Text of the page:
This work gathers the history of the commercial, cultural and diplomatic relations between China and Spain with the purpose of contributing data that allow us to know the footprint left by the encounter with the Asian country in the Spanish culture.
The investigation has its starting point in the commercial contacts that Spain established with China in the mid-sixteenth century, with special emphasis on the exceptionality of the Spanish route, which, unlike those undertaken by other European countries, was established through the routes that opened on the Pacific. This itinerary started in the city of Manila, which arrived every year, from the Chinese ports of Canton and Amoy (Xiamen) numerous reeds full of products, such as silk fabrics, porcelains, fans, ivories ... All these merchandise They embarked on the Galleon of Manila or Nao de China, which left every year for the port of Acapulco, in New Spain, where a great annual fair was held. Part of the genera was taken to Peru, while the rest was transported by land to Mexico through the "Asian Way" and from here, through the "Way of the Viceroys", to Veracruz. There, a good part of these merchandise was shipped to Spain, where they were highly valued. The following year the galleon returned to Manila with products from the Spanish metropolis and the American viceroyalties destined for Asian markets.
The American lands, in addition to being the intermediate point in the traffic of China and Spain, provided the main product that the Chinese market appreciated as currency: silver. Its importance was reflected in the wide circulation that China had in real minted in the Spanish, Novohispanas and Peruvian mints, turned into the most appreciated in international transactions, and even reselled with Chinese characters, a fact to which special attention is paid in this book.
The rupture, on the part of Holland and other European powers and their "Companies of the Eastern Indians", of the monopoly of trade with China that maintained the Iberian Peninsula since the union of the crowns of Spain and Portugal put under the control of Felipe II the two main routes of communication with Asia -the one that linked Lisbon with the East Indies and the one that linked Seville with Manila through the Atlantic and the Pacific- did not mean the interruption of contacts. Spain, which had until then been the main recipient of Chinese material and intellectual production, continued during the eighteenth century to import large quantities of exotic objects and was influenced, like other European countries, by the fashion of chinoiserie, embodied in architecture, interior design, painting, decorative arts or gardening. The influence of Chinese culture was not limited to visual art, but extended to other manifestations, such as literature, theater, music or gastronomy.
In addition, at that time scientific expeditions were promoted and collections of objects of natural history, curiosities of art and antiquities were created, which led to the arrival in Spain of paintings, sculptures of various materials, ivory objects, musical instruments, drawings on rice paper of plants of the Chinese flora ... Many of these objects were destined for the Royal Cabinet of Natural History founded by Carlos III, as those listed in the list of "strange things of the Empire of China" that the ship King Charles transported in 1788 from the Philippines to Spain and that are currently preserved in the National Museum of Decorative Arts, the Royal Palace of Madrid or the Royal Botanical Garden. Diplomatic relations with China intensified in the reign of Elizabeth II, who sent Sinibaldo de Mas as ambassador plenipotentiary, and continued in that of Alfonso XII, at which time appear the first credentials of Chinese ambassadors in Spain (1879). During all this time the demand of Chinese products continued, with special interest in the porcelain and the paintings on paper of rice, although diverse events, like the wars of the opium or, later, the Sino-Japanese wars, caused that the relations were seen subjected to numerous swings.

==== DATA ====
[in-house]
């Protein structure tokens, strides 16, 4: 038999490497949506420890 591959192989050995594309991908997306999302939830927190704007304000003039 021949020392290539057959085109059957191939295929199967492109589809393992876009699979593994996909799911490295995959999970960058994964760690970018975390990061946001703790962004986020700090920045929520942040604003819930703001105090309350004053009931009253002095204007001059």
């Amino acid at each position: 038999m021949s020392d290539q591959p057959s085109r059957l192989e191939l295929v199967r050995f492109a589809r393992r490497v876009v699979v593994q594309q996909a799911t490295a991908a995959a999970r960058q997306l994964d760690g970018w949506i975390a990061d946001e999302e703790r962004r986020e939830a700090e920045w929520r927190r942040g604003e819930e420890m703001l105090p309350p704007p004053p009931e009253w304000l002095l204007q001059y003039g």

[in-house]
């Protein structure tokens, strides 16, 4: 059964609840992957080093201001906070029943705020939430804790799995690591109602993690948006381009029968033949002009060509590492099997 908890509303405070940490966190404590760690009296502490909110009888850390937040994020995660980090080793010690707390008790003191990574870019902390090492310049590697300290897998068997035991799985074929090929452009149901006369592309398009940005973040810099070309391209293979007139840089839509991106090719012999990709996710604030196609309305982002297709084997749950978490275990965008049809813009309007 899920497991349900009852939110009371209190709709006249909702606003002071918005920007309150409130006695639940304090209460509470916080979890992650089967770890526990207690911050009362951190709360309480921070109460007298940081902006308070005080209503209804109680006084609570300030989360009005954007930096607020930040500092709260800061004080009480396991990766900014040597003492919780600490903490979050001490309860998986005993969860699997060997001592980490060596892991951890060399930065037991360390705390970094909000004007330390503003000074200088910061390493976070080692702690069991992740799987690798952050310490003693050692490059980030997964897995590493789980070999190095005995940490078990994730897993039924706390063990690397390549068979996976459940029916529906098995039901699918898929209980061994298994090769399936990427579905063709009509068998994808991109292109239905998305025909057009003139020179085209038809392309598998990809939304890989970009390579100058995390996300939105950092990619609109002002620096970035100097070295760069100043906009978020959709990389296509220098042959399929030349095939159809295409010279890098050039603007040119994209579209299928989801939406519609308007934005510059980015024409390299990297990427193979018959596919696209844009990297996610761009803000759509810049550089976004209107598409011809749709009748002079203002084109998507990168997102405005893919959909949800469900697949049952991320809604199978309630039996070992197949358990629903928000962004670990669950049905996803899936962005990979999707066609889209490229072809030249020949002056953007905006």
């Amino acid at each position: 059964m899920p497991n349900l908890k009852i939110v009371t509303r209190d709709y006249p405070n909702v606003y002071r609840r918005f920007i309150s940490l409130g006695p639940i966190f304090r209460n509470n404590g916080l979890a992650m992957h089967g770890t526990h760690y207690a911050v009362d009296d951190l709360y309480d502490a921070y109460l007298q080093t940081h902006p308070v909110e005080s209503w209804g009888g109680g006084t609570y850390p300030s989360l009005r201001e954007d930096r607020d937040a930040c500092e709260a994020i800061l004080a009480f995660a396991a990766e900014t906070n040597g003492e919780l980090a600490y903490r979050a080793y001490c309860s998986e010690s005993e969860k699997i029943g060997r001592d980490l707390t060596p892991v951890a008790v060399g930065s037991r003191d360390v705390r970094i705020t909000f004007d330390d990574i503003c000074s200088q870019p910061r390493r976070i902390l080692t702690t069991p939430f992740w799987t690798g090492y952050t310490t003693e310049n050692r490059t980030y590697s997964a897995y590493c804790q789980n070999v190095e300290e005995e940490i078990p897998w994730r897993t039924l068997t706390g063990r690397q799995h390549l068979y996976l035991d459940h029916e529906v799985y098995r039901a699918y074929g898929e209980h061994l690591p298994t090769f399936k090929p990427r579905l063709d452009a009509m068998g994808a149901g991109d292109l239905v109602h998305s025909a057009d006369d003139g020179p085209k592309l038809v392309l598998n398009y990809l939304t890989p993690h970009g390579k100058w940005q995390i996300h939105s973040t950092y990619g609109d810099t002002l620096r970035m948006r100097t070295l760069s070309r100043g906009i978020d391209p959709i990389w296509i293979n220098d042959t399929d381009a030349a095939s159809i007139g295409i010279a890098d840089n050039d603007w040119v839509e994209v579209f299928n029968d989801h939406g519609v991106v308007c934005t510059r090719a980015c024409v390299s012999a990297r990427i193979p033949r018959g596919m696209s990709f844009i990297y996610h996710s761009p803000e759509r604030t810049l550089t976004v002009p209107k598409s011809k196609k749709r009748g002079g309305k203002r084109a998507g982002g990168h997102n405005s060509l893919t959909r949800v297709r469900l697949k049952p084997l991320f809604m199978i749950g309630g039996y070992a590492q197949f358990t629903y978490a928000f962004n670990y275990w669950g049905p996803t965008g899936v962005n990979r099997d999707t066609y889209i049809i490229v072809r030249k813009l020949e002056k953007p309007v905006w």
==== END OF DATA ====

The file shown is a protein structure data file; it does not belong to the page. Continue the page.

In recent years China has aroused a growing interest in the academic community that has been reflected in the creation of various research centers, such as the Center for East Asian Studies of the Autonomous University of Madrid, the Escola d'Estudis de l 'Oriental Society of the Pompeu Fabra University of Barcelona or the Center for Oriental Studies of the University of Alicante. These institutions develop research projects, teach postgraduate courses and organize conferences, training courses and seminars, aimed not only at university students, but also at company personnel. Our work contributes about all the aspects already discussed varied documentation collected in different public institutions -National Library, Library and Archive of Royal Palace, General Archive of the Indies, Royal Academy of History, Royal Spanish Academy, Royal Botanical Garden, Naval Museum. ..- and religious - Franciscan Ibero-Oriental Archive, Library of the Augustinian Community of the Royal Monastery of San Lorenzo de El Escorial, Archive of the Augustinian Province of the Philippines in Valladolid ...-, and it is profusely illustrated with images of objects exchanged between both countries, with the desire to offer a complete study that contributes to the better understanding of one of the foundations of our culture.
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